When Arbitrage Fails
When the creation/redemption process is strained or broken, the ability to execute a trade close to the portfolio’s true value becomes compromised, and real premiums or discounts can appear. This happened a decade ago in the United States Natural Gas Fund (UNG). UNG holds the simplest of portfolios; next-to-expire futures on natural gas prices. UNG’s median daily premium/discount is a mere 0.04% because its arbitrage mechanism works perfectly.
In 2009, UNG’s rapid asset growth put it on a collision course with the fund’s position limits in the futures markets, which necessitated a halt in creations. While UNG’s portfolio managers scrambled to revise its prospectus and supplement its portfolio with natural gas-tracking swaps, market demand continued unabated. Because of the limited supply of shares, UNG’s market price spiked a premium, topping out at 19%. When UNG was able to resume creations, prices converged back to NAV.
ETF premiums jump when creations or redemptions are impaired. When issuer UBS halted creations of its ETRACS Monthly Pay 2X Leveraged Mortgage REIT ETN (MORL-US) on September 6, premia followed immediately. Although these premia have subsided from their initial highs, they’re still not back to normal levels.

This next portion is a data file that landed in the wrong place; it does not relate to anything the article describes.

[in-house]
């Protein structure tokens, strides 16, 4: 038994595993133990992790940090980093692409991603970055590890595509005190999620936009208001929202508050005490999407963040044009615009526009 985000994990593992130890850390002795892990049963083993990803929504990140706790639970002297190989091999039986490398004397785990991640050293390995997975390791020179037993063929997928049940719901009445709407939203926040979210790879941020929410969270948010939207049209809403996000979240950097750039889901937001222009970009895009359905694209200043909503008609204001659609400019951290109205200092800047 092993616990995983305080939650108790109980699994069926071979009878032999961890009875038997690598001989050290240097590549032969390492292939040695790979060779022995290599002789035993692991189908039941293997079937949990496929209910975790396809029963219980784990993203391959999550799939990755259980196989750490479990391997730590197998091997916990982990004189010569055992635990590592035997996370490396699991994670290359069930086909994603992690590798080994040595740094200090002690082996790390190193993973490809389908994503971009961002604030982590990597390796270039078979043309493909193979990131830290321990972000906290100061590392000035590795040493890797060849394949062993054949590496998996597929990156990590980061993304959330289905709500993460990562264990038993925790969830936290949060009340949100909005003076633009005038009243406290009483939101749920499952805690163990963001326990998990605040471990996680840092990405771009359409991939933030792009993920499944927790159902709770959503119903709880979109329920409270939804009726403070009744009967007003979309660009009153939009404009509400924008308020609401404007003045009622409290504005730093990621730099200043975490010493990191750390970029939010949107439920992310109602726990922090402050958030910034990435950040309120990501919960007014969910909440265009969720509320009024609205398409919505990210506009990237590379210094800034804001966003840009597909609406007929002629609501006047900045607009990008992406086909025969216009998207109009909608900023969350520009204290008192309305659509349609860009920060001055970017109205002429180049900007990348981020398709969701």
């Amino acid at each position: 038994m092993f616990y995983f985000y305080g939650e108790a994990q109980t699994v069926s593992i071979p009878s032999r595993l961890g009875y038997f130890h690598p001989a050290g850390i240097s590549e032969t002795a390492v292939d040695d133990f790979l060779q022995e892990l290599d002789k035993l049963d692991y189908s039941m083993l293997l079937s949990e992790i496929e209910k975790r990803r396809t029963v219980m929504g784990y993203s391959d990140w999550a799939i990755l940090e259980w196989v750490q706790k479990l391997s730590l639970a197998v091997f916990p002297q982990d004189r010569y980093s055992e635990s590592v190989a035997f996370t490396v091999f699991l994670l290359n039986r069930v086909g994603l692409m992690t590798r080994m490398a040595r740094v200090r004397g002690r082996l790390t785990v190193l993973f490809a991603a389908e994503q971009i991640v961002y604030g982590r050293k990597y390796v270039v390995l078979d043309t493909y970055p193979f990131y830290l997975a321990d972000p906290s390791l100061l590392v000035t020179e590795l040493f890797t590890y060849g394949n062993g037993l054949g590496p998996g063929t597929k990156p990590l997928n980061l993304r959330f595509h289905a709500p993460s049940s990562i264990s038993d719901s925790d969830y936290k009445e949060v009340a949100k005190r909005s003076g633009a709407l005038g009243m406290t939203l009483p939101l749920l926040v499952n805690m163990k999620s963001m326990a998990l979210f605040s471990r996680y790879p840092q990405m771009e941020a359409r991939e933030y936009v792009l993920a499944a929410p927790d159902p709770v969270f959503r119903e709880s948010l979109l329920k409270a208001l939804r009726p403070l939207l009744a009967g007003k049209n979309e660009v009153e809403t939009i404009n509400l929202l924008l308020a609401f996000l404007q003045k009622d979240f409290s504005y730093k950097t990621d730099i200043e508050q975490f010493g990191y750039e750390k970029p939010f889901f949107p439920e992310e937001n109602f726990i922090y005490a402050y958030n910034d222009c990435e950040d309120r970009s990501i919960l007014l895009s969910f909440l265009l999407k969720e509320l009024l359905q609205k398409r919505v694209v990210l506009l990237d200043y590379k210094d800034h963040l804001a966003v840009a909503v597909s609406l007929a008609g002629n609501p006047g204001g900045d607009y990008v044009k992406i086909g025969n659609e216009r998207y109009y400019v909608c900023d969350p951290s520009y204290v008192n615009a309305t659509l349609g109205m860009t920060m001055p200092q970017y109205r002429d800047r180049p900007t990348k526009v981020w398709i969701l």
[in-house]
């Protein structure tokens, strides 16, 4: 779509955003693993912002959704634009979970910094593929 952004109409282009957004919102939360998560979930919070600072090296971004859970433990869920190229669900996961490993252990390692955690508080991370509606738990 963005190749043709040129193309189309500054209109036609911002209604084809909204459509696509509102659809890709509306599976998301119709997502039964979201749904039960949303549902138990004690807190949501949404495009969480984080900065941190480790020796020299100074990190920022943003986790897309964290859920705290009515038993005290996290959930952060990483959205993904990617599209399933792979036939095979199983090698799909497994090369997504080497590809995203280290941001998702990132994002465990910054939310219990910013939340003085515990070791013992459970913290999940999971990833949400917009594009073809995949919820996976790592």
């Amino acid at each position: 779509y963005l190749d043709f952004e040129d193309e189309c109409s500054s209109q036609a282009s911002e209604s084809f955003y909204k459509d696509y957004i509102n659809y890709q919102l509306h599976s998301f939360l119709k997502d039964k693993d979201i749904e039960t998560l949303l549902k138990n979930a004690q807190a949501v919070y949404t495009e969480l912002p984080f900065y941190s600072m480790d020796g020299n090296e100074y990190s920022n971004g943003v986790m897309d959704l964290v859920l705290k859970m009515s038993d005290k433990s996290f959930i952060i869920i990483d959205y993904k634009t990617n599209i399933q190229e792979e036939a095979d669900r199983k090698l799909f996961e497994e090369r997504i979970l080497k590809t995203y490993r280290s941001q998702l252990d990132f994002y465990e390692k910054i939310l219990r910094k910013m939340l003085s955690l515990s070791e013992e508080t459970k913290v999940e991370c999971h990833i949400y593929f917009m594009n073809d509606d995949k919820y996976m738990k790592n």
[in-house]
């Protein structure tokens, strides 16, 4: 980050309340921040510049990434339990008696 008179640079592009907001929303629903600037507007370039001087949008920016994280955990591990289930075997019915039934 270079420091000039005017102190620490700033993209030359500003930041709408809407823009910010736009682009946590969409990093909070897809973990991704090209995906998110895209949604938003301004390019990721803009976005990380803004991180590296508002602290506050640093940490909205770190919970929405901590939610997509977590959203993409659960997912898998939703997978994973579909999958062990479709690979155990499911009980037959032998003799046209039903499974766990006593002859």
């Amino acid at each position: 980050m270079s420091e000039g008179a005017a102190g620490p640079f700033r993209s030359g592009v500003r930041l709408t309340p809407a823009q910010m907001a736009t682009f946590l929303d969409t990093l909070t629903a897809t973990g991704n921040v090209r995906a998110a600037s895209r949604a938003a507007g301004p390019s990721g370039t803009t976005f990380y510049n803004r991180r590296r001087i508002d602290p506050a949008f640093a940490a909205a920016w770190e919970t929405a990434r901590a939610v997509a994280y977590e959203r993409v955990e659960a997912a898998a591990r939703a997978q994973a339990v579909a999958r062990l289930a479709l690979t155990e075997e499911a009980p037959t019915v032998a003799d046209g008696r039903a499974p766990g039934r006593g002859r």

While these instances of price dislocation are rare, they are concerning and very real. Investors require tools that allow them to monitor impairments to the creation/redemption process, because these impairments create significant costs for ETF buyers and sellers.
The premium spikes we’ve seen are fully attributable to breakdowns in the creation/redemption process. Disturbing as these distorted prices are, they nevertheless confirm the power of the ETF arbitrage mechanism and competition among market makers. We will need to keep this in mind when we turn next to the case of ETFs where the arbitrage mechanism remains robust, but end-of-day premium/discount statistics show significant spikes on a daily basis.
At the time of writing, the author held no positions in the securities mentioned. Elisabeth Kashner is director of ETF research and analytics for FactSet.